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Improving Baggage Handling

The Problem

Agents at airport ticket counters must transfer passengers' checked bags to conveyor belts, which transfers them to a secured location for screening.  Bags can weigh up to 50 pounds.  This work was causing many agents to report low-back problems.  Health and safety personnel at the airline were interested in determining how risky this activity was and, more importantly, what improvement efforts could be made should the task be found to be a concern.

Action Taken

The SRI-Ergonomics team asked four ticket agents to wear the Lumbar Motion Monitor (LMM) as they did their jobs.  Although these agents perform many tasks, the focus of this effort was on baggage handling.

Using the LMM's low back injury risk model, it was found that this task would be considered "moderate risk," indicating that some individuals doing this job would be expected to develop a back injury due to this task's physical demands.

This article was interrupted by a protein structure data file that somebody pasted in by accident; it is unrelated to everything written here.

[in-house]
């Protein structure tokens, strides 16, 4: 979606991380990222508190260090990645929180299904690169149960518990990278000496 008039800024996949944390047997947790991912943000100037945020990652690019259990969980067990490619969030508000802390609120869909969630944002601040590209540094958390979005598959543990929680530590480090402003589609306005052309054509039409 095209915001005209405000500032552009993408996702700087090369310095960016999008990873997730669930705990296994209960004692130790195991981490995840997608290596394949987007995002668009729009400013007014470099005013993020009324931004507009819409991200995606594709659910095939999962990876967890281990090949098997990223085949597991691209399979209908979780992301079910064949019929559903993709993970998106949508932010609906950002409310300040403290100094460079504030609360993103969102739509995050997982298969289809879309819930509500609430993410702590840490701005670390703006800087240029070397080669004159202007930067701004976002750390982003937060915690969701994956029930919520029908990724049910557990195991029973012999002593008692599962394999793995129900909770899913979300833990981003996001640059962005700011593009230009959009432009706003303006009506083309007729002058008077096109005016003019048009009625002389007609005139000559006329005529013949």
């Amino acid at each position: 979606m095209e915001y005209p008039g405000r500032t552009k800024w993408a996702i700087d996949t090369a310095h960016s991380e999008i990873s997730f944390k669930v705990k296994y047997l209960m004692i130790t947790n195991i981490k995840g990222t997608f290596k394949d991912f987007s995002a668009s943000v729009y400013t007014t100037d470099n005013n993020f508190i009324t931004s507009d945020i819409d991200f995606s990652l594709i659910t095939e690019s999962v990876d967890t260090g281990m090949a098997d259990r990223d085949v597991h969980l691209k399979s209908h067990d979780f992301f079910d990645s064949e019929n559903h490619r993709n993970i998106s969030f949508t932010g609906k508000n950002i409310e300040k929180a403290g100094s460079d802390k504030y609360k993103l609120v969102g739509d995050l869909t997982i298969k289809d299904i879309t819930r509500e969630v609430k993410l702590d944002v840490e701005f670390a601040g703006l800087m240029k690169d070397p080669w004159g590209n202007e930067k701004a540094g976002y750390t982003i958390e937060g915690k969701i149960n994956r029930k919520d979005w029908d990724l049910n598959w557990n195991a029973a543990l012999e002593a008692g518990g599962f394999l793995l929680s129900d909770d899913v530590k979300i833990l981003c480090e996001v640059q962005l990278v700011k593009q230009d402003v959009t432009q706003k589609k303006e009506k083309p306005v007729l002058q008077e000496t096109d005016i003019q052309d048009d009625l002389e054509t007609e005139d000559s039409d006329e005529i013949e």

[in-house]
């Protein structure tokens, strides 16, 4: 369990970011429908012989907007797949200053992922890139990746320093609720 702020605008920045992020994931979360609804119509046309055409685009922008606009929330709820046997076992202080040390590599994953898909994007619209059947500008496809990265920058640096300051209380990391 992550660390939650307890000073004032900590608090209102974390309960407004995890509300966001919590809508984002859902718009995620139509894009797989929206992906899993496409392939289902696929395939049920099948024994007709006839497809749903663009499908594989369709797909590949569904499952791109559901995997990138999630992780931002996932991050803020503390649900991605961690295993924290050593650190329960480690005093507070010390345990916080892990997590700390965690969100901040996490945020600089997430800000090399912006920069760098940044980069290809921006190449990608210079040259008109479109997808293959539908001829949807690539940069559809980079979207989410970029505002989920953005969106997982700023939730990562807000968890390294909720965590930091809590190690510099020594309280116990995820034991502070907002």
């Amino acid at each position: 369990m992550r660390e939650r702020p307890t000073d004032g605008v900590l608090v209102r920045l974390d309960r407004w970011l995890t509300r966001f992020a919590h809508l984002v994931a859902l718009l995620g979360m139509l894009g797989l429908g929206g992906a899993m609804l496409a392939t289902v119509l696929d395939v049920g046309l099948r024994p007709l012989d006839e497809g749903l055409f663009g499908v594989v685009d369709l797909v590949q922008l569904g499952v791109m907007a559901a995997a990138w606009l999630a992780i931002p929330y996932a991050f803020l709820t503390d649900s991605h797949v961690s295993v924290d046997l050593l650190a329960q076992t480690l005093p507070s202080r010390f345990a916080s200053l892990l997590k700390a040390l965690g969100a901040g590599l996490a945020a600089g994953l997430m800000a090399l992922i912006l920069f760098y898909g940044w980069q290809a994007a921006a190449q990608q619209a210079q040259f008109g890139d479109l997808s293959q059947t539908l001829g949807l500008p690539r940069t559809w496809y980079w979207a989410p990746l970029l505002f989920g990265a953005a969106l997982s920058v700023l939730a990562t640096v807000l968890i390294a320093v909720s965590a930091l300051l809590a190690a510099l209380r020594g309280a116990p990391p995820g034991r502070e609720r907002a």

The airline was considering retrofitting the ticket counters with roller bridge that connected it to the take-away conveyor.  This would allow agents to push/slide bags to the conveyor rather than lift and carry them.  In addition, these bridges could be easily raised and, thus, out of the way, when not needed.

The same agents were monitored with the LMM while they transferred passengers' bags on these roller bridges.  The results showed that use of this equipment resulted in a task that was "low risk," meaning that no employees would be expected to develop a low back injury by having to perform the task in this manner.


This evaluation provided the data and justification needed to go forward with the company's plan to implement the roller bridges across many of their ticket counter locations.